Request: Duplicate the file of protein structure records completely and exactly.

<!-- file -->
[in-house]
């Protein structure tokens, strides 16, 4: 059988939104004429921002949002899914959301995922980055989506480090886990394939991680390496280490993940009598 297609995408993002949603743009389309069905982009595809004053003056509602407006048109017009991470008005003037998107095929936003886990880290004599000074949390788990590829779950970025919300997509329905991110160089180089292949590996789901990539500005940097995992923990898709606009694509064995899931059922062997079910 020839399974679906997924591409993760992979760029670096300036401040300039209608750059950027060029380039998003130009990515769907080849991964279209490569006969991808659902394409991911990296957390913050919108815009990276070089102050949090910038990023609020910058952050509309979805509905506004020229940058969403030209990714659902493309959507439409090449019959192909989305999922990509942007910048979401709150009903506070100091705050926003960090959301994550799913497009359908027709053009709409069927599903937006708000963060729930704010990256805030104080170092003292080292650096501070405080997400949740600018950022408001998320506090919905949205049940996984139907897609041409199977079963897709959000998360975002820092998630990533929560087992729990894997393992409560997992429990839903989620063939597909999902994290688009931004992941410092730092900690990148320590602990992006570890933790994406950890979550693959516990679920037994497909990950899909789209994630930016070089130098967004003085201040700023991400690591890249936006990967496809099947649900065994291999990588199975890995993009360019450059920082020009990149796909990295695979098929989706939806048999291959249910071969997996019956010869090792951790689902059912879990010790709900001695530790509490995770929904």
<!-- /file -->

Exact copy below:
[in-house]
């Protein structure tokens, strides 16, 4: 059988939104004429921002949002899914959301995922980055989506480090886990394939991680390496280490993940009598 297609995408993002949603743009389309069905982009595809004053003056509602407006048109017009991470008005003037998107095929936003886990880290004599000074949390788990590829779950970025919300997509329905991110160089180089292949590996789901990539500005940097995992923990898709606009694509064995899931059922062997079910 020839399974679906997924591409993760992979760029670096300036401040300039209608750059950027060029380039998003130009990515769907080849991964279209490569006969991808659902394409991911990296957390913050919108815009990276070089102050949090910038990023609020910058952050509309979805509905506004020229940058969403030209990714659902493309959507439409090449019959192909989305999922990509942007910048979401709150009903506070100091705050926003960090959301994550799913497009359908027709053009709409069927599903937006708000963060729930704010990256805030104080170092003292080292650096501070405080997400949740600018950022408001998320506090919905949205049940996984139907897609041409199977079963897709959000998360975002820092998630990533929560087992729990894997393992409560997992429990839903989620063939597909999902994290688009931004992941410092730092900690990148320590602990992006570890933790994406950890979550693959516990679920037994497909990950899909789209994630930016070089130098967004003085201040700023991400690591890249936006990967496809099947649900065994291999990588199975890995993009360019450059920082020009990149796909990295695979098929989706939806048999291959249910071969997996019956010869090792951790689902059912879990010790709900001695530790509490995770929904």